Tips

Climbing roses

Lamarque

Roses are in full bloom in late spring, and while bush (also called shrub) roses are the most popular, climbing roses are ideal for growing against fences and over archways and pergolas.

Most climbing roses have long, arching canes that reach up to the sky. They produce a massed show of large flowers in spring and continue blooming throughout the warmer months.

Favourite climbers:

Another group of climbing roses are called ramblers. These have pliable stems and smaller blooms. Most rambling roses flower just once a year, but what a glorious flowering it is. The stems and leaves become almost invisible beneath the froth of blossom. One of the best known ramblers is Dorothy Perkins, which is so vigorous it can even become a ground cover. Stems take root where they touch the ground and long shoots scramble over trees and garden beds. No wonder these are called ramblers.

And then there are the heritage and wild climbing roses such as creamy-white Lamarque, which dates back to 1830, yellow or white banksia (Rosa banksiae) and white Rosa laevigata which is also known as the Cherokee Rose.

Caring for climbing roses

Pruning climbing roses can be challenging. One major factor is whether the rose repeat flowers through the warmer weather or blooms only in spring. Spring-only bloomers, like banksias or Dorothy Perkins, should be cut back hard after flowering.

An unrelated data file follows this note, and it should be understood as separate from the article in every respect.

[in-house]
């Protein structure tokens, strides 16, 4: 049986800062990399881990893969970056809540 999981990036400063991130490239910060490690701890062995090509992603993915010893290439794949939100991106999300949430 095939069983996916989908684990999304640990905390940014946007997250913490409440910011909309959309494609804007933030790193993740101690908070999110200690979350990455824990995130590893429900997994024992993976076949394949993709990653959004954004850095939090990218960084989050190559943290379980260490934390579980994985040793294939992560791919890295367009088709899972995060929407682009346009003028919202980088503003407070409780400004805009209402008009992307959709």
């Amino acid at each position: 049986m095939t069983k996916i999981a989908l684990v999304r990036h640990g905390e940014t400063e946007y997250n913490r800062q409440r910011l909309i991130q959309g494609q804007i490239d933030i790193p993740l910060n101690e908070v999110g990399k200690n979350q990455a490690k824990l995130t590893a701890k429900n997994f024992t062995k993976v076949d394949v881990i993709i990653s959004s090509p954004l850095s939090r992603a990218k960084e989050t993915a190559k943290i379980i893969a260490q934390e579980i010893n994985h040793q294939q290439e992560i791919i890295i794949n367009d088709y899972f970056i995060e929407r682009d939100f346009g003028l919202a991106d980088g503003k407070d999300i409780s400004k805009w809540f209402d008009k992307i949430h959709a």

Long-flowering climbers should be cut only lightly to start with. Give the plant time to establish and don’t be too impatient for flowers. It’s not uncommon for a new rose to spend the first couple of years growing and establishing its framework before it settles down to reliable blooming. Long shoots can be shortened in winter and old unproductive canes removed entirely from the base.

Feed roses regularly throughout the growing season with Acticote or Dynamic Lifter Plus Flower Food. A Yates Rose Gun or Super Shield will protect from pests and diseases.


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